The Ministry of Health and Social Services (MoHSS) deferred year-end payments are increasing in terms of drug procurement, which is an indication of the financial pressure in the ministry. In 2015/16, the percentage deferred at year-end stood at 29%, in 2016/17 at 18%, 2017/18 77%, and 2018/19 32%. The Ministry of Finance yesterday held a stakeholders engagement to find solutions to the challenges faced by the health ministry.
According to a briefing note from the finance ministry, from 2015/16 to 2018/19, health spending is down by 30 to 40% in real terms, and also the allocated budget is not always spent during applicable years, indicating shortcomings in the procurement process.
Overall, drug procurement is a complex process with different products being procured each year and up to 60 suppliers preparing competitive bids. During the last three years, Central Medical Stores (CMS) has not been able to secure one contract via this process. Procurements have been considered as emergency buy-outs as a mechanism to get around the inherent problems in the procurement contract process.
According to the report, CMS has submitted five tenders above N$25 million for review and approval by the central procurement board in the last three years. It stated that four have failed for process or time reasons. The only procurement was for antiretrovirals (ARVs), which is a relatively easy procurement of a small number of products with significant price competitiveness.
However, an ARV tender failed in 2017 and according to the report “the failure at the Central Procurement Board of Namibia should be clarified, lack of product knowledge is a possible reason for failure.”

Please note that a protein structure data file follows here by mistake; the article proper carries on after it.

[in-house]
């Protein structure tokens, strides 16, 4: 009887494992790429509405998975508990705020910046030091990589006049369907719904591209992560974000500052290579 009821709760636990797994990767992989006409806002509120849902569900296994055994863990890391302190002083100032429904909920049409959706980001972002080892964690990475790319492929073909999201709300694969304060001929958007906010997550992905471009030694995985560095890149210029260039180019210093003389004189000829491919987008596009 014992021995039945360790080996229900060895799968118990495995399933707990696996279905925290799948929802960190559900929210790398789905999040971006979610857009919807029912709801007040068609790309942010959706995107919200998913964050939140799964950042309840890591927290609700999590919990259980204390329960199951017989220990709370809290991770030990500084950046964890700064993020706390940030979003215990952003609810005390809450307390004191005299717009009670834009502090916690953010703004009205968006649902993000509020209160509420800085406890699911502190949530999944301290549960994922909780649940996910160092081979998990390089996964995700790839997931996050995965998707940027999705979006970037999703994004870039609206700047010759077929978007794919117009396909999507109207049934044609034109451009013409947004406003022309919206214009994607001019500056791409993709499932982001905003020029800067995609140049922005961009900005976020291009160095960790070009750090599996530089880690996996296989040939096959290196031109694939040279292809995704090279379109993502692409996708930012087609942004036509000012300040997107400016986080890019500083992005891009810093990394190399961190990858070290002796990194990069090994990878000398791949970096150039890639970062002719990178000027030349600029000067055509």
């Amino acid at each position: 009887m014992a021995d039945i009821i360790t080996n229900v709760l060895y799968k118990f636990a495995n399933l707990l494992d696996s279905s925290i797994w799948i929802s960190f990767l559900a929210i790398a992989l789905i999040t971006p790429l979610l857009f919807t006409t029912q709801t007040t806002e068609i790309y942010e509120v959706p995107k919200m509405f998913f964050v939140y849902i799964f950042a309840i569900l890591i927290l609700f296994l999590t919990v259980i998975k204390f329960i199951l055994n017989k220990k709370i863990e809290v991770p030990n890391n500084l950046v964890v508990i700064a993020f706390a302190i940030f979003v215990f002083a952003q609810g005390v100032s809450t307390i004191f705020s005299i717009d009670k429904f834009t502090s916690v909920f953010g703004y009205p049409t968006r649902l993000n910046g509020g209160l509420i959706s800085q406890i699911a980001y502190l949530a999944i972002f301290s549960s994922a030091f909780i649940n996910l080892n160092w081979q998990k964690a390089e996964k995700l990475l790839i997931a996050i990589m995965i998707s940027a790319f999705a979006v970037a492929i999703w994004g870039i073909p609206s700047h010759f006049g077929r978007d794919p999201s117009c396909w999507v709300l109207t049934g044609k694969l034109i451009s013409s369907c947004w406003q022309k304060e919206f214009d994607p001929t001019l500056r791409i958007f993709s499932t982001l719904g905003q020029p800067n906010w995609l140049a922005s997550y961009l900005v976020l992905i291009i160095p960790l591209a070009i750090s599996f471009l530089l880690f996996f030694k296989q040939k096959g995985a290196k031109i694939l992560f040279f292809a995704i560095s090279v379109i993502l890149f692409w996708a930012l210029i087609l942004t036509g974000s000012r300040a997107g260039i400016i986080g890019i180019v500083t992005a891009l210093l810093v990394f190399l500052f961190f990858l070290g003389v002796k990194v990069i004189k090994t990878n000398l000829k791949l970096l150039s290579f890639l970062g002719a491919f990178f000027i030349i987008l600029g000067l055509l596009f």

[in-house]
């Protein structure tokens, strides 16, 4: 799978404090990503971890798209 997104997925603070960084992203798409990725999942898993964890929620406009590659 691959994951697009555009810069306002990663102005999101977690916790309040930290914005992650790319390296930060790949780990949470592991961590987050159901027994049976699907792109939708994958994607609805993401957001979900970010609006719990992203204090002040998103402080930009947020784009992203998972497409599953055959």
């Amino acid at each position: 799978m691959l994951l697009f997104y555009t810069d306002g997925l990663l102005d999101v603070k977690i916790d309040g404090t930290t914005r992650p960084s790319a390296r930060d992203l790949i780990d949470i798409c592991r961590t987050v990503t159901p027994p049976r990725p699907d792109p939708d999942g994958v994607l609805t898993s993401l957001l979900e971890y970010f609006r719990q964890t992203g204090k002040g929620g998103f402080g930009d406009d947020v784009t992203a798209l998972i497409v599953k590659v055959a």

In recent years, the MoHSS has been required to fully fund the HIV interventions, which consumes 40% of the budget. Over the last four years, CMS has suffered a perfect storm of a 30% decrease in funding due to the fiscal pressures, the lack of perpetual access to the funds through a ring-fenced fund dedicated to buying CMS items only, 20% to 30% increase in price due to being unable to write international contracts. This means that 40% of the health ministry’s budget is now dedicated to HIV responses and which ministry officials say has proven cumbersome and is a very slow processing of buy-outs.
The Director in the Directorate of Professionalisation and Capacity Strengthening in the finance ministry, Francois Brand, said the purpose of this week’s meeting was to identify the issues that the ministry of health is facing in the field of procurement.
“We want to understand whether the issues are coming from the planning stage, bad evaluation, contract management or the entire cycle. We want to understand whether the problem is external to develop policies and solutions to these problems. Whether to amend the Act to find solutions to the problems,” said Brand.